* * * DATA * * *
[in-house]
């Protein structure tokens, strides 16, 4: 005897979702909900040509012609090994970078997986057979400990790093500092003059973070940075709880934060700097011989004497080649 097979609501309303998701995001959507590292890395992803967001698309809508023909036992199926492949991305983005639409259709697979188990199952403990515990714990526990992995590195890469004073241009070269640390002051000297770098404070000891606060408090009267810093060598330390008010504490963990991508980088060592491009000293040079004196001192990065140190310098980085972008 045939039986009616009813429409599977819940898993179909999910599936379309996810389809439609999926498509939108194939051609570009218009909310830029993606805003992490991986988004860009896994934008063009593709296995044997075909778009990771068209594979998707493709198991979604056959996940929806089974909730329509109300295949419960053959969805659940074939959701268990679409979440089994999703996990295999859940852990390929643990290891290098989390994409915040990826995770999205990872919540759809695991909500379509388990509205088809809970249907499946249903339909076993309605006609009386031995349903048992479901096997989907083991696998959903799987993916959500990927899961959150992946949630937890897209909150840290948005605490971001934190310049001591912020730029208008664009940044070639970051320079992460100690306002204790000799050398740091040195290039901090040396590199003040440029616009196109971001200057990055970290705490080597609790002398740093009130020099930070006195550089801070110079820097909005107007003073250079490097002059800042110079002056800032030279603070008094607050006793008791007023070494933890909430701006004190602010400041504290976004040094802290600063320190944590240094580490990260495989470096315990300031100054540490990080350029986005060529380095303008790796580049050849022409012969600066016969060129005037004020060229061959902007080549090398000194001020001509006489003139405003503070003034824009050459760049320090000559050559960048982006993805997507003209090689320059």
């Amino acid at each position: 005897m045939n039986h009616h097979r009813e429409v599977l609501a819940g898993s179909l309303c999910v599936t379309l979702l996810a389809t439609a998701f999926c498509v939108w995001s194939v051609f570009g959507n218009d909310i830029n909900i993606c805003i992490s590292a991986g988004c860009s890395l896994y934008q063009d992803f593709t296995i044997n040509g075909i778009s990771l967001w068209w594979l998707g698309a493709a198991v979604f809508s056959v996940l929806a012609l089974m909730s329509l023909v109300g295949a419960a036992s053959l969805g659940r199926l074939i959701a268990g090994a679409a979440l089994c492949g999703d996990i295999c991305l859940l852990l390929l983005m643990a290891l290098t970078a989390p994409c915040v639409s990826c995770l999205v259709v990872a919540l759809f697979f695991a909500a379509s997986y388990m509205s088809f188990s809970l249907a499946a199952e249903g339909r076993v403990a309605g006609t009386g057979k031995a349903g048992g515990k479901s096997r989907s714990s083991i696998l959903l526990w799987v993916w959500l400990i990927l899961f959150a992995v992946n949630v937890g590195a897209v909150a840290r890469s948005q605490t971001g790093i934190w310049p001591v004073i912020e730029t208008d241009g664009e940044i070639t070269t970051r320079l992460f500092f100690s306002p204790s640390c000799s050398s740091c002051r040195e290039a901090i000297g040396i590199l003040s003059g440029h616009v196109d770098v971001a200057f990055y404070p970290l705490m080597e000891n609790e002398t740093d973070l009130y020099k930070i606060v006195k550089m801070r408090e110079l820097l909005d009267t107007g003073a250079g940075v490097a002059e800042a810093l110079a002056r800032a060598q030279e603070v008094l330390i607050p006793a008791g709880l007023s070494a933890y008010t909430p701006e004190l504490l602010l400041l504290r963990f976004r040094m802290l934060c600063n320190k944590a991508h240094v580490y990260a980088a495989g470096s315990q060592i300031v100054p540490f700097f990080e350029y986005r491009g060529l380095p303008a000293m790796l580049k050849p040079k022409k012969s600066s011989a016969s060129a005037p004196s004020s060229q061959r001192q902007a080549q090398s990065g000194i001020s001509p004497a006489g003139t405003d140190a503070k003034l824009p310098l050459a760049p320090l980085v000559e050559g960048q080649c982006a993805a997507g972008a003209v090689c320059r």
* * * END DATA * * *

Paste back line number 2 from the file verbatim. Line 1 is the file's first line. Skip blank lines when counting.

């Protein structure tokens, strides 16, 4: 005897979702909900040509012609090994970078997986057979400990790093500092003059973070940075709880934060700097011989004497080649 097979609501309303998701995001959507590292890395992803967001698309809508023909036992199926492949991305983005639409259709697979188990199952403990515990714990526990992995590195890469004073241009070269640390002051000297770098404070000891606060408090009267810093060598330390008010504490963990991508980088060592491009000293040079004196001192990065140190310098980085972008 045939039986009616009813429409599977819940898993179909999910599936379309996810389809439609999926498509939108194939051609570009218009909310830029993606805003992490991986988004860009896994934008063009593709296995044997075909778009990771068209594979998707493709198991979604056959996940929806089974909730329509109300295949419960053959969805659940074939959701268990679409979440089994999703996990295999859940852990390929643990290891290098989390994409915040990826995770999205990872919540759809695991909500379509388990509205088809809970249907499946249903339909076993309605006609009386031995349903048992479901096997989907083991696998959903799987993916959500990927899961959150992946949630937890897209909150840290948005605490971001934190310049001591912020730029208008664009940044070639970051320079992460100690306002204790000799050398740091040195290039901090040396590199003040440029616009196109971001200057990055970290705490080597609790002398740093009130020099930070006195550089801070110079820097909005107007003073250079490097002059800042110079002056800032030279603070008094607050006793008791007023070494933890909430701006004190602010400041504290976004040094802290600063320190944590240094580490990260495989470096315990300031100054540490990080350029986005060529380095303008790796580049050849022409012969600066016969060129005037004020060229061959902007080549090398000194001020001509006489003139405003503070003034824009050459760049320090000559050559960048982006993805997507003209090689320059």